Friday, May 15, 2009

A Community Mourns Carl Dern

This is the obituary I wrote for the Marin Independent Journal. Carl was more than a figure in the community to me. He was someone I looked up to. I knew him since my daughters were growing up and even more recently as a friend and artist at my wife's gallery, the Donna Seager Gallery. To Carl, everyone was family. He was a compassionate man and I'll miss him.

Carl Dern, a renowned sculptor and prominent member of the Marin art community, died Monday of complications from interstitial lung disease at the University of California at San Francisco, Medical Center.

Mr. Dern, a longtime resident of Fairfax, was 73.

In his distinguished career, Mr. Dern's art was exhibited widely in the Bay Area and beyond, including the Fresno Art Museum, the Francisco Museum of Modern Art and the Contemporary Jewish Museum in San Francisco.

He was a participating artist in 2004's "Hearts in San Francisco" citywide exhibition, creating a bright green heart he called "San Francisco Love Apple."

Mr. Dern was best known for his whimsical chairs, ladders and trees fashioned in steel, bronze and copper, sometimes seen as metaphors for the human figure. His work was lauded in an exhibition art catalog for "its elegant imbalance and noble incongruity."

Ceramist Richard Shaw of Fairfax, a fellow artist and friend, described Mr. Dern as "a tough, hard-working, sensitive guy." He compared his art to that of Alexander Calder, famed for his metal mobiles.

"Carl's pieces looked like they were moving when they weren't," Shaw said. "He gave that feeling of motion.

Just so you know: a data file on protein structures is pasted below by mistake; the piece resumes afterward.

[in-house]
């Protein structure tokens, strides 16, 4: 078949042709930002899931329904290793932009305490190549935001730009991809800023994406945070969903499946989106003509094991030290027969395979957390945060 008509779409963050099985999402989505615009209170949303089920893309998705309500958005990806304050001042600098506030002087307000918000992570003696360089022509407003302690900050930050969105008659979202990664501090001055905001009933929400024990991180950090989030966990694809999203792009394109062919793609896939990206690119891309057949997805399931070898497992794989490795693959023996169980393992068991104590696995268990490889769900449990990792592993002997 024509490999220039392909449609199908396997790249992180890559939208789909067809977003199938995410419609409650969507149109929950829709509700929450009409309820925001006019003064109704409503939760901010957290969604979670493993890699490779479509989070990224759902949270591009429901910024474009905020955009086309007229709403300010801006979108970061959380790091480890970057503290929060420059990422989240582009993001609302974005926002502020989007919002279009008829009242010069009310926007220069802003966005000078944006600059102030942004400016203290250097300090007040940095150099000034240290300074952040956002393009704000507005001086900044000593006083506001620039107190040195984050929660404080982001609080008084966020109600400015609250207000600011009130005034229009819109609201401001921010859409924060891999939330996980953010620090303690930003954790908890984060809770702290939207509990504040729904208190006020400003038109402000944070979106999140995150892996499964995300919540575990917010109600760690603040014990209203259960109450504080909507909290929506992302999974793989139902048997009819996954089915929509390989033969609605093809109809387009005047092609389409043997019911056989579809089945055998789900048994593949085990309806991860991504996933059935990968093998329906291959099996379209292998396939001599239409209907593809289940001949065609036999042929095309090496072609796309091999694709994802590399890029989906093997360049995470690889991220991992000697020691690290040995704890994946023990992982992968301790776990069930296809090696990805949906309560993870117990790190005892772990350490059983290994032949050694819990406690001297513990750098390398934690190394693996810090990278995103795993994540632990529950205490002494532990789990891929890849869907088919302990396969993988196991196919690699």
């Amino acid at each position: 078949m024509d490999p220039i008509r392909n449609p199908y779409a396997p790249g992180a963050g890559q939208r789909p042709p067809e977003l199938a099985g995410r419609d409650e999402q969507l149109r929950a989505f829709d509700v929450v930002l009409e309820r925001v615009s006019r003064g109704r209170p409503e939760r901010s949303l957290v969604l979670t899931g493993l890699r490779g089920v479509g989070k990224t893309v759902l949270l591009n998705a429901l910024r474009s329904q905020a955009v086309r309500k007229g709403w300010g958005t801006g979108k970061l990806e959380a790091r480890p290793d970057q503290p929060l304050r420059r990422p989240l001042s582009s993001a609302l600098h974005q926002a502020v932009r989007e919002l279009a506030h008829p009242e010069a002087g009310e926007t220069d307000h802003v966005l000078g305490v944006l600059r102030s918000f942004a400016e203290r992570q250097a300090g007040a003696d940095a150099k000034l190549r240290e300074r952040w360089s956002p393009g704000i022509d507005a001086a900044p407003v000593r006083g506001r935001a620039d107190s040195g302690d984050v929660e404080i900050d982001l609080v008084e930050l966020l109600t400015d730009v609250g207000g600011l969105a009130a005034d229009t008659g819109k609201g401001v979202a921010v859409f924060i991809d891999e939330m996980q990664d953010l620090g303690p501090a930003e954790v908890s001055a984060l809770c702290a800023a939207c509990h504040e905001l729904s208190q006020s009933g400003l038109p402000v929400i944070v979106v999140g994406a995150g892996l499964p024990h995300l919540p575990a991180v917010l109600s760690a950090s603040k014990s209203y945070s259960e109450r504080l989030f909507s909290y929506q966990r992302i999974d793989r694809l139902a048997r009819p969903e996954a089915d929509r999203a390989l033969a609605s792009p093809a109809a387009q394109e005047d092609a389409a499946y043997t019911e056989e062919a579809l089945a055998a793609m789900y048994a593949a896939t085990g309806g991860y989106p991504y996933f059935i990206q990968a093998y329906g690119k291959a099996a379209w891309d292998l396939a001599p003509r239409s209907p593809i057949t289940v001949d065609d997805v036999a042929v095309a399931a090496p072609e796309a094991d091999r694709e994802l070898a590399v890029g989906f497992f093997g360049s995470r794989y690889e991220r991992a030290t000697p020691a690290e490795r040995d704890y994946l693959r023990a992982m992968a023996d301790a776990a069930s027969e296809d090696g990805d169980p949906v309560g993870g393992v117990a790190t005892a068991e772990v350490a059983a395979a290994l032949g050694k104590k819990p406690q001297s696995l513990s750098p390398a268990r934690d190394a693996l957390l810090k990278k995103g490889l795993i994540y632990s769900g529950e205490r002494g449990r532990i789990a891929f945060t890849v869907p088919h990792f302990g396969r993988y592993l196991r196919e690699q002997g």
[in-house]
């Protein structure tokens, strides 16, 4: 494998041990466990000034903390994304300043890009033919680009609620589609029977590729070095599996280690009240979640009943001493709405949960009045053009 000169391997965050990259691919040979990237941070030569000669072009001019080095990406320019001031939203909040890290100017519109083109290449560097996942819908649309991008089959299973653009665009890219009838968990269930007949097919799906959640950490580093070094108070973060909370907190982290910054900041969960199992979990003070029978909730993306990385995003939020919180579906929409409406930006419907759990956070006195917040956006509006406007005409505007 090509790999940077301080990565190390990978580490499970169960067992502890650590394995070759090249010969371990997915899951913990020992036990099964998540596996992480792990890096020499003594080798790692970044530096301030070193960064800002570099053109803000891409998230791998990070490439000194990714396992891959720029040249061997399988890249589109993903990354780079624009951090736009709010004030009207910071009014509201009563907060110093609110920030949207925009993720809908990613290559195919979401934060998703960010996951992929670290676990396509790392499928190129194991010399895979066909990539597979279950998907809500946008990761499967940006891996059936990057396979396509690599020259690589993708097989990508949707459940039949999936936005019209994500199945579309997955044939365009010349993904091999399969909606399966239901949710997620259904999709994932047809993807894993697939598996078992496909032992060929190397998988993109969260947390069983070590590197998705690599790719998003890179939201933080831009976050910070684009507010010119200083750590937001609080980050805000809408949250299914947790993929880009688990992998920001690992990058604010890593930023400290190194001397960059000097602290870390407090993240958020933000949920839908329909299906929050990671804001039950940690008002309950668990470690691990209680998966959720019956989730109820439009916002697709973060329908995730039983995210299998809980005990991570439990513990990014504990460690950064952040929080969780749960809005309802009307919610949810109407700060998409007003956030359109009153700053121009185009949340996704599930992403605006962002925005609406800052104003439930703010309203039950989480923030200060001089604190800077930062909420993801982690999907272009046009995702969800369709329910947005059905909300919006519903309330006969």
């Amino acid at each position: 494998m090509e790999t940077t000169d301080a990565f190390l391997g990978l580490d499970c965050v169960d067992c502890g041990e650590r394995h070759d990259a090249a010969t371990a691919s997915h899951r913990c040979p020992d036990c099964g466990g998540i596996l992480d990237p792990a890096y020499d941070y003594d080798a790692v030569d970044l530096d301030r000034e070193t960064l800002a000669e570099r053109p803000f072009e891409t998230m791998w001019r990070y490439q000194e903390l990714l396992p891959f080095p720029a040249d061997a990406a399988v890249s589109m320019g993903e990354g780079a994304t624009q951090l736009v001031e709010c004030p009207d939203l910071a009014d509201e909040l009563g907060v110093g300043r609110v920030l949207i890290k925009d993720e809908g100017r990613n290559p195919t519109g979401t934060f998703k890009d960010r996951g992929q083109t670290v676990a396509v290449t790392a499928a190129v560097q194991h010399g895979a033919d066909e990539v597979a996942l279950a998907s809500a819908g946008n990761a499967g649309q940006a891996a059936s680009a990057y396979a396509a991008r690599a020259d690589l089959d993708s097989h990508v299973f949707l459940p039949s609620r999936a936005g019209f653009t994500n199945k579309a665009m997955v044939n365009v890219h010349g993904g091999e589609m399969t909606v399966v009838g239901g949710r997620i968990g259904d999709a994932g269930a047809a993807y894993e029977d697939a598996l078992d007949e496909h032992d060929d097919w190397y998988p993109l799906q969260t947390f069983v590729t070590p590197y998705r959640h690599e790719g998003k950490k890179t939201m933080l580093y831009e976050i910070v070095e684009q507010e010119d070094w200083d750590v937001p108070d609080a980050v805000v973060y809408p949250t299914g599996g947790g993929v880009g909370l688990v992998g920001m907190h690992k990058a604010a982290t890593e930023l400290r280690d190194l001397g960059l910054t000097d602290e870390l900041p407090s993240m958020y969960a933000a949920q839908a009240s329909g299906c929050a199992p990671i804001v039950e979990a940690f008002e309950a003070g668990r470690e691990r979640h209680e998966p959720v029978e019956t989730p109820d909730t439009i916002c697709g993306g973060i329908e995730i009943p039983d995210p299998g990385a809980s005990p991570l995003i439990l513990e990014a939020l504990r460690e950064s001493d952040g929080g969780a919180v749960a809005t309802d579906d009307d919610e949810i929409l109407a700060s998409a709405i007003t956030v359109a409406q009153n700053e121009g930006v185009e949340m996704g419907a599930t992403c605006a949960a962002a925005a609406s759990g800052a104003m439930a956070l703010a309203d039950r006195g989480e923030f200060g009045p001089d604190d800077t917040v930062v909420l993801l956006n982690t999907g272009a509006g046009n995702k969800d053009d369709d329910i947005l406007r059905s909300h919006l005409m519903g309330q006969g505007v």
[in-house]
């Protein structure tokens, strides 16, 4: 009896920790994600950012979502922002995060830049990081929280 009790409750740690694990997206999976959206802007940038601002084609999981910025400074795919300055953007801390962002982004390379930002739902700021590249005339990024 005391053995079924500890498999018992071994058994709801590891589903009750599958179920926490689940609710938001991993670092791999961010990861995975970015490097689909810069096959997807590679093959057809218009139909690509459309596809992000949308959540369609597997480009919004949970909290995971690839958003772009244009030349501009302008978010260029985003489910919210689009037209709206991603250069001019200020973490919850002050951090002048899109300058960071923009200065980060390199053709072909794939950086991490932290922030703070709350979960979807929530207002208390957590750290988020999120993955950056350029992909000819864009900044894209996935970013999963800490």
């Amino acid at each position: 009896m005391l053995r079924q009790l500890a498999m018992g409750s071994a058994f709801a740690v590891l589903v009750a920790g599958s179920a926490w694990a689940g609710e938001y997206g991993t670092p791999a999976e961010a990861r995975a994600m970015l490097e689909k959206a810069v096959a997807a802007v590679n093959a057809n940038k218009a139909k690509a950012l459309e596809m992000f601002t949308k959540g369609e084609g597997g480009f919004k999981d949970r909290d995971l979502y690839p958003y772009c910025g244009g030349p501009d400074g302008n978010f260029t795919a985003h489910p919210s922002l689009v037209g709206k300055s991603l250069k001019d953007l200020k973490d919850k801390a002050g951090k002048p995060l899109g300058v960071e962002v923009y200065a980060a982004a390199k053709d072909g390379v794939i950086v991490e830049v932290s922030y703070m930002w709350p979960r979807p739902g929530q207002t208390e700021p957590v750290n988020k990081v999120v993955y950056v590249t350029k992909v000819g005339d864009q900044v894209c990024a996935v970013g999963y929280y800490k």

Also accomplished at drawing, Mr. Dern often worked with his wife, Marie, a book artist and founder of Jungle Garden Press in Fairfax.

"He was curious, inventive and compassionate," she said.

They most recently collaborated with U.S. Poet Laureate Kay Ryan on "The Jam Jar Lifeboat & Other Novelties Exposed," a collection of Ryan's poems that Mr. Dern illustrated with his light-hearted drawings.

Mr. Dern also worked in the field of applied arts, most notably creating unique steel and bronze furniture and artistic chandeliers.

Born in Salt Lake City, Utah, on April 24, 1936, into a family of miners, cowboys and politicians, Mr. Dern moved to San Francisco in 1960 and received a bachelor of fine arts degree from the San Francisco Art Institute and a master's of fine arts degree in sculpture from UC Berkeley.

He won the prestigious Anne Bremer Prize in Art in 1969 and 1972. In 1970, he co-founded the New Museum of Modern Art in Oakland.

In the early 1980s, Mr. Dern built Fairfax Square, a two-story commercial building at 82 Bolinas Road. He and his wife, Marie, worked in their studio on nearby Park Road in Fairfax.

A deeply spiritual man, Mr. Dern was a member of the Zen Buddhist community and had been studying to be a Buddhist priest and teacher under the noted Buddhist leader Ed Brown, a personal friend.

In addition his wife, he is survived by daughters Amy Christensen of Cotati and Daisy Dern of Nashville, Tenn.; sons Fritz Dern of Fairfax and James Dern of Santa Rosa; and five grandchildren.

Memorial contributions may be made to the San Francisco Zen Center, any favorite charity or toward the purchase of a piece of art by a local artist.

A memorial service will be in July in Stinson Beach.

Contact Paul Liberatore via e-mail at; follow him on Twitter at

1 comment:

Donna Seager said...

Carl Dern was an incredible human being. His work reflected who he was. It was stong, clear and human. Whether it was a tree, chair or ladder, it had a particular eccentricity that marked it as a character in its own right. He was a family man who loved his wife and children and an amazing friend who loved his community. He made the world a better place.